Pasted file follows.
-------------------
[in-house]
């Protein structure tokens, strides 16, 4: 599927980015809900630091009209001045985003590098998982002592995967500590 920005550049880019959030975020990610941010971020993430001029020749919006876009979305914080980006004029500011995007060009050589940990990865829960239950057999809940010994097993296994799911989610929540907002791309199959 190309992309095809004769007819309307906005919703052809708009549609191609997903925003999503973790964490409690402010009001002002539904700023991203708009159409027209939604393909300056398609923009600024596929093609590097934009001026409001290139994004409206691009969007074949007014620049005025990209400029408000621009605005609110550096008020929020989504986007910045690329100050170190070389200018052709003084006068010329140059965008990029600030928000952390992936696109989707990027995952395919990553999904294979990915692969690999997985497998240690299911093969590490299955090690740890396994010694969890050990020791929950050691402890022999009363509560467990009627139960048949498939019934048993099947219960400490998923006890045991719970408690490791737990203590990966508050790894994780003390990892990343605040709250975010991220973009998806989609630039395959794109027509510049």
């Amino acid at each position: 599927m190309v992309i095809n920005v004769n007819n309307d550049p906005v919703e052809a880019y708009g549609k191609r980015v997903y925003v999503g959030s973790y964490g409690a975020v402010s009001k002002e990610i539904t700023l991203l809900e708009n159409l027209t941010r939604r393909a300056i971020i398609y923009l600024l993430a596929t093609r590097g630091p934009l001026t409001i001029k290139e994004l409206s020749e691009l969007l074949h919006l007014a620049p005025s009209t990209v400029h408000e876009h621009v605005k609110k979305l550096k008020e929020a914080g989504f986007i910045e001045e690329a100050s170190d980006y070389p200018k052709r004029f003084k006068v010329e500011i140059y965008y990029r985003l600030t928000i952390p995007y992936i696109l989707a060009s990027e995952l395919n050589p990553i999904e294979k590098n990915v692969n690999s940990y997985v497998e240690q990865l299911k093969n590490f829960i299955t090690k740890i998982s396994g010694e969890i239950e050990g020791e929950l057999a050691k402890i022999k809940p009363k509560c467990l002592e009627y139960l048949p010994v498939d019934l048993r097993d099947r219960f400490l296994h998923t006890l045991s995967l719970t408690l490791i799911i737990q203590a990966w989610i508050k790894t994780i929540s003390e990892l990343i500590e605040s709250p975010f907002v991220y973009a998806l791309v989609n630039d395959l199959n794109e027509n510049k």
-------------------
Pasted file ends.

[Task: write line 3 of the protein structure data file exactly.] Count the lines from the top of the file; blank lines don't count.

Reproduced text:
């Amino acid at each position: 599927m190309v992309i095809n920005v004769n007819n309307d550049p906005v919703e052809a880019y708009g549609k191609r980015v997903y925003v999503g959030s973790y964490g409690a975020v402010s009001k002002e990610i539904t700023l991203l809900e708009n159409l027209t941010r939604r393909a300056i971020i398609y923009l600024l993430a596929t093609r590097g630091p934009l001026t409001i001029k290139e994004l409206s020749e691009l969007l074949h919006l007014a620049p005025s009209t990209v400029h408000e876009h621009v605005k609110k979305l550096k008020e929020a914080g989504f986007i910045e001045e690329a100050s170190d980006y070389p200018k052709r004029f003084k006068v010329e500011i140059y965008y990029r985003l600030t928000i952390p995007y992936i696109l989707a060009s990027e995952l395919n050589p990553i999904e294979k590098n990915v692969n690999s940990y997985v497998e240690q990865l299911k093969n590490f829960i299955t090690k740890i998982s396994g010694e969890i239950e050990g020791e929950l057999a050691k402890i022999k809940p009363k509560c467990l002592e009627y139960l048949p010994v498939d019934l048993r097993d099947r219960f400490l296994h998923t006890l045991s995967l719970t408690l490791i799911i737990q203590a990966w989610i508050k790894t994780i929540s003390e990892l990343i500590e605040s709250p975010f907002v991220y973009a998806l791309v989609n630039d395959l199959n794109e027509n510049k």